REVIEW gig Jeremy Tuplin 'Astronaut' Album Launch 26.10.2017

Jeremy Tuplin & His Band At Paper Dress Vintage

Paper Dress Vintage is a cut above the usual live venue in London; by day it is a vintage clothes boutique in Hackney; by night it transforms itself into one of the most select music venues with a warm, intimate vibe. You know that the crowd that is there have only come for the eclectic music on offer. Last night it was crammed to the doors with Jeremy Tuplin fans, there to witness the live launch of his critically acclaimed new album 'I Dreamt I Was An Astronaut' released in September on Folkwit Records – standing room only!

Opening act Sarah Berresford, better known as Oh Sister delivered a compelling set of self-penned songs accompanying herself on electric guitar as a prelude of what was to come.

By the time Jeremy Tuplin and his band hit the stage the room was alive with anticipation. Although this was an album launch it was clear that the crowd was made up of Tuplin cognoscenti who were there to celebrate the event: more than familiar with the songs released on the new album and ready to sing along at every opportunity. The band was in a hard driving mood and the audience was ready to rock when the tempo lifted.

What we were witnessing was a highly charged live performance of the studio album and from the very first chord struck on Tuplin’s guitar he had the crowd in the palm of his hand. Strictly adhering to the album format we were reeled in with the “Albert Einstein Song” that opens with a throbbing two-minute introduction before getting down to the business of questioning our place in the universe. Three songs in and we were hit with “O Youth”, unquestionably Tuplin’s most commercial offering to date and the fans were up and dancing, singing along with the chorus. This really set the mood for the rest of the evening however leaving space for more reflective material like “Kathleen”, “Robot Love” and “In Front Of Me All This Time”. Not one song was played without being greeted by enthusiastic roars of approval.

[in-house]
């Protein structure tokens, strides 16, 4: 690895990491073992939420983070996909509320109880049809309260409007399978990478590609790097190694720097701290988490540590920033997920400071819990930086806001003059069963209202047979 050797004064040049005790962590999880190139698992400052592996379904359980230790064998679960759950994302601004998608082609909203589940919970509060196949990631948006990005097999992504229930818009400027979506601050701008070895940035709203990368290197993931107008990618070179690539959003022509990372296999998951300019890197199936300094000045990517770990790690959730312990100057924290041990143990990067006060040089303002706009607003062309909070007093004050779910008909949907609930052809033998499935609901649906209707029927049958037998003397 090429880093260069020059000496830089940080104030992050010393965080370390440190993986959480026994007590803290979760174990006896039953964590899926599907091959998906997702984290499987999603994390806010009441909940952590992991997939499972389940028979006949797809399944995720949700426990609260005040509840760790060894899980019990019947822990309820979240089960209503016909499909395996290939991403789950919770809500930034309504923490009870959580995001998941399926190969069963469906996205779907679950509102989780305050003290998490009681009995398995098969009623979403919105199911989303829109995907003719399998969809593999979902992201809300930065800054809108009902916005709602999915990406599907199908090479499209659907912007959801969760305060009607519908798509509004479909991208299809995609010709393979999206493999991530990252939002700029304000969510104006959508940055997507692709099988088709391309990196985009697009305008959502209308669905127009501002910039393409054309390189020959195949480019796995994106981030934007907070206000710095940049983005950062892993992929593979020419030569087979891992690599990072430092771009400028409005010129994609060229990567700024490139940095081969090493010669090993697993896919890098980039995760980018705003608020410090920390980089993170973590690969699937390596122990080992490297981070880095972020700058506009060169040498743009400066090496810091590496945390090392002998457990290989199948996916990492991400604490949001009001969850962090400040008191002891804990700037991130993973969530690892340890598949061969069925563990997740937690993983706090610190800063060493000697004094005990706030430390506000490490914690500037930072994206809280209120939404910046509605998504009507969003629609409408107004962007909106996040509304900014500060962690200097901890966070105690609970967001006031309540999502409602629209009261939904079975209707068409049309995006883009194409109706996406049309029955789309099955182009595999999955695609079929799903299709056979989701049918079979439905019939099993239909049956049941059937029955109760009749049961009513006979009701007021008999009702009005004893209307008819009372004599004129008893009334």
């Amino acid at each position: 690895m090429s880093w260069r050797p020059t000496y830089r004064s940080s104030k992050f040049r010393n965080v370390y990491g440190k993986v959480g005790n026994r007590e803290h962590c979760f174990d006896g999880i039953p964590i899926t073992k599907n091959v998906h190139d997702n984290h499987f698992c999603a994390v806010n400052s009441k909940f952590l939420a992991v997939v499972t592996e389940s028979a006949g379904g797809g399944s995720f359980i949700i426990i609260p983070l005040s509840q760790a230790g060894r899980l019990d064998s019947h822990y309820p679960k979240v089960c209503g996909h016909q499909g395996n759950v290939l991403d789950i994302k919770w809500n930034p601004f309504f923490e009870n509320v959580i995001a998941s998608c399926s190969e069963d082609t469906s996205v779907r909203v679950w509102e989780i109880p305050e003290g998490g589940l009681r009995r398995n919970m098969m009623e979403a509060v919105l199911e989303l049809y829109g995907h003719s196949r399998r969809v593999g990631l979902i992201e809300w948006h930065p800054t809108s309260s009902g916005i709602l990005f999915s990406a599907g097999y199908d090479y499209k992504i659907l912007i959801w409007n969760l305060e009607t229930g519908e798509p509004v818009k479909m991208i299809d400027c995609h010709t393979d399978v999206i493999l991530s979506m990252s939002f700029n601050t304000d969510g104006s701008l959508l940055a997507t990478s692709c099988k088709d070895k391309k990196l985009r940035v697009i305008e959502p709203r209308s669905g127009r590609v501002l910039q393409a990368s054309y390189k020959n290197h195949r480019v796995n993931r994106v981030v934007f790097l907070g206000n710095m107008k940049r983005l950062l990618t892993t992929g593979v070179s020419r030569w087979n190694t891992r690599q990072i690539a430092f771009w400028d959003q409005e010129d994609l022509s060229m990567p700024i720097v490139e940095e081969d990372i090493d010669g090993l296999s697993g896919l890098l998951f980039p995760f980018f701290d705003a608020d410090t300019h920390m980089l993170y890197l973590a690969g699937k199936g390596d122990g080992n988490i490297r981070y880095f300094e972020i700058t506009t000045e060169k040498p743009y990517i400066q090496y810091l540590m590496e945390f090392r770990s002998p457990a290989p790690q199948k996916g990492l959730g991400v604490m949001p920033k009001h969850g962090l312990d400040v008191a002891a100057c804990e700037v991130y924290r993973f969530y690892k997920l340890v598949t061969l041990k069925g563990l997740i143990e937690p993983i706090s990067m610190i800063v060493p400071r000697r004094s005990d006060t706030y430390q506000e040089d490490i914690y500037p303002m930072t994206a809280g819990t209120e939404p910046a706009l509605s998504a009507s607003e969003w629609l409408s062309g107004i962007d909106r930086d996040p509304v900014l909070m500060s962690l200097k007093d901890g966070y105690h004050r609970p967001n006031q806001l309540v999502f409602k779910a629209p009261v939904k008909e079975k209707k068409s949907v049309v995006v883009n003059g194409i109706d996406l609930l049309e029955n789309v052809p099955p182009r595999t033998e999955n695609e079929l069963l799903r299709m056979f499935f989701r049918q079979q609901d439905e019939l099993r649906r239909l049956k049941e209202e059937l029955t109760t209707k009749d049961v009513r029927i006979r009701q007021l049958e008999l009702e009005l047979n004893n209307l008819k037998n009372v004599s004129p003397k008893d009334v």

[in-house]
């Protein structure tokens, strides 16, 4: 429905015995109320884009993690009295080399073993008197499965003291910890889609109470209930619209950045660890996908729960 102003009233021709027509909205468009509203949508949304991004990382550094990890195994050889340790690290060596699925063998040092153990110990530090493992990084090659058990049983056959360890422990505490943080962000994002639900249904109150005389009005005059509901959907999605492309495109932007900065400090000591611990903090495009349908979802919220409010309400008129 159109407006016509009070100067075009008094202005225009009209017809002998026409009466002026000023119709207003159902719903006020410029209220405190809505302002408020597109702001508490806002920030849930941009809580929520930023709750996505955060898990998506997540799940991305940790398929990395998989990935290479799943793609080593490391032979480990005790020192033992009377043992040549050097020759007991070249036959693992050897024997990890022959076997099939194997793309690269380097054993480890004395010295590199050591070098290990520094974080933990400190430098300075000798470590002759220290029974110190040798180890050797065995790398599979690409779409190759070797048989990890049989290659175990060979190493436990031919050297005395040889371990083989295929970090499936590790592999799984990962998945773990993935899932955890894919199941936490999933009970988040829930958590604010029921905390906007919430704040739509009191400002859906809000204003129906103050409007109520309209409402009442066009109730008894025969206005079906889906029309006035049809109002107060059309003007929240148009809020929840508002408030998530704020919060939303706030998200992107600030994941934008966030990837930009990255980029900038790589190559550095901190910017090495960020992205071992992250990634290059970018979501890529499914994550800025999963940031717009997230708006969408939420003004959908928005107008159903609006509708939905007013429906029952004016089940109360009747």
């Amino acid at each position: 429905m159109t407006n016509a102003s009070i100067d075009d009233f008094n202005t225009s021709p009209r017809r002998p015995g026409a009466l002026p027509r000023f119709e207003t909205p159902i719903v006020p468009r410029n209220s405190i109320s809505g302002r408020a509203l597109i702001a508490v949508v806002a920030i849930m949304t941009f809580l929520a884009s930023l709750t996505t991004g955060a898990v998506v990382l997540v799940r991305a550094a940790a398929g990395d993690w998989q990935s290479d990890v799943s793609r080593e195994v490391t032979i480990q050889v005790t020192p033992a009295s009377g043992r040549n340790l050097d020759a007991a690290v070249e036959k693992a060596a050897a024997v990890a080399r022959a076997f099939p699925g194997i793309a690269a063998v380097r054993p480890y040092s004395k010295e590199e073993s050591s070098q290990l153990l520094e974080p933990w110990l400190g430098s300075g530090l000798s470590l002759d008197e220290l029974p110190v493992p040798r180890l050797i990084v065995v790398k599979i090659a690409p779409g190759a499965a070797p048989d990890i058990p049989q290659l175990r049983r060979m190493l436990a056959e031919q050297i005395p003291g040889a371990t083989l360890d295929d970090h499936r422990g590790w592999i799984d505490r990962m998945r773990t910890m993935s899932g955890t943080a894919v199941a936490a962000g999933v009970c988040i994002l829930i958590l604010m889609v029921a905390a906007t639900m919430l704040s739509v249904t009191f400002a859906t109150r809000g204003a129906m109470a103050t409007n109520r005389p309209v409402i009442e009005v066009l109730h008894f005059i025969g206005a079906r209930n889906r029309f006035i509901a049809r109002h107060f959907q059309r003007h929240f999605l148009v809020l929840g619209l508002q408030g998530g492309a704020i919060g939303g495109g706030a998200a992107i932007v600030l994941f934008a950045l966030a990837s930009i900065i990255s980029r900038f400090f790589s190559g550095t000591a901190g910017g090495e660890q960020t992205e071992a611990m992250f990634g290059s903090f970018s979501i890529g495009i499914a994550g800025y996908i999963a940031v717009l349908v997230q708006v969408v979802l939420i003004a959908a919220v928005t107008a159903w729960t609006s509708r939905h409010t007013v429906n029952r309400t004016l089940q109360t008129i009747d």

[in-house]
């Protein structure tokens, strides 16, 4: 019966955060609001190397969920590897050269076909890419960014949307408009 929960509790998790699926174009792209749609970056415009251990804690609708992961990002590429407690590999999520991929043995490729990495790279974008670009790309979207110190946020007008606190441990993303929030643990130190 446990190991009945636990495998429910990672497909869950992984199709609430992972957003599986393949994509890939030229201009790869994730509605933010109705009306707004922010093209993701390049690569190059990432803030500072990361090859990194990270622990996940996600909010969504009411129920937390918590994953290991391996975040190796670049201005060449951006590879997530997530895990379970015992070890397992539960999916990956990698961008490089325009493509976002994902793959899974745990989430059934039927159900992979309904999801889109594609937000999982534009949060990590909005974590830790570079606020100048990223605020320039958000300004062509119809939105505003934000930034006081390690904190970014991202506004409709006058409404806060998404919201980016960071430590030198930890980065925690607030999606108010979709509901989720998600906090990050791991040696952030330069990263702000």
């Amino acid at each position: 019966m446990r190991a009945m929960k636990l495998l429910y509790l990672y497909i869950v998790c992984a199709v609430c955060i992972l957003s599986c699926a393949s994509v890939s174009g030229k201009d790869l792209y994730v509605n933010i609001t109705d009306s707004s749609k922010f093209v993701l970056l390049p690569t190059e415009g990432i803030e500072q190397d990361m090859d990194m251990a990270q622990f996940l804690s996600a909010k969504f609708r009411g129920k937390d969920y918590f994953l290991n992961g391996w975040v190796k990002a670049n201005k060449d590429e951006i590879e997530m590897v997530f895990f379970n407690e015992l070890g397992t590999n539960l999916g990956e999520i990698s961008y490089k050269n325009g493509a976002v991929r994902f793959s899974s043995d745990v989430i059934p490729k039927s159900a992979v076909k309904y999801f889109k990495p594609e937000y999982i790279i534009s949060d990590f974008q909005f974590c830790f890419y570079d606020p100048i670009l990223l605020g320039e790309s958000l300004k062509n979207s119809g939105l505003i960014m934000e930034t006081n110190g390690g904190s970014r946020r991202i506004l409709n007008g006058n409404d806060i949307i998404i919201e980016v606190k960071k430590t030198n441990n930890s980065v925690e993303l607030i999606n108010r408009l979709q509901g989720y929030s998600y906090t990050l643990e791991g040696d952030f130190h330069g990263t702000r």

From time to time Tuplin’s inimitable four-piece band (Mark Estall (bass), Maris Peterlevics (violin), Jason Ribeiro (drums), Matt Fleming (keyboards/synths) was augmented by a cast of walk-on backing singers including Gemma Freeman (plus electric guitar), Samantha Whates, Jon Hess and George St Clair which all added spontaneous vibrancy to the occaision.

But it was the songs of Jeremy Tuplin that everyone had come to listen to and Tuplin did them proud. His stage presence is charismatic and having raised us to emotional heights he was ready to bring the tempo down – and the band numbers – until at the final encore Tuplin was alone on stage playing an acoustic version of “Time’s Essence”. There was palpable anguish and a few tears shed that this was to be the last song of an evening that had passed all too quickly – yet they had been on stage for over an hour. Clearly the crowd would have stayed all night and we were left with a feeling of certainty that we had witnessed the presence of a new star in the firmament that is Jeremy Tuplin.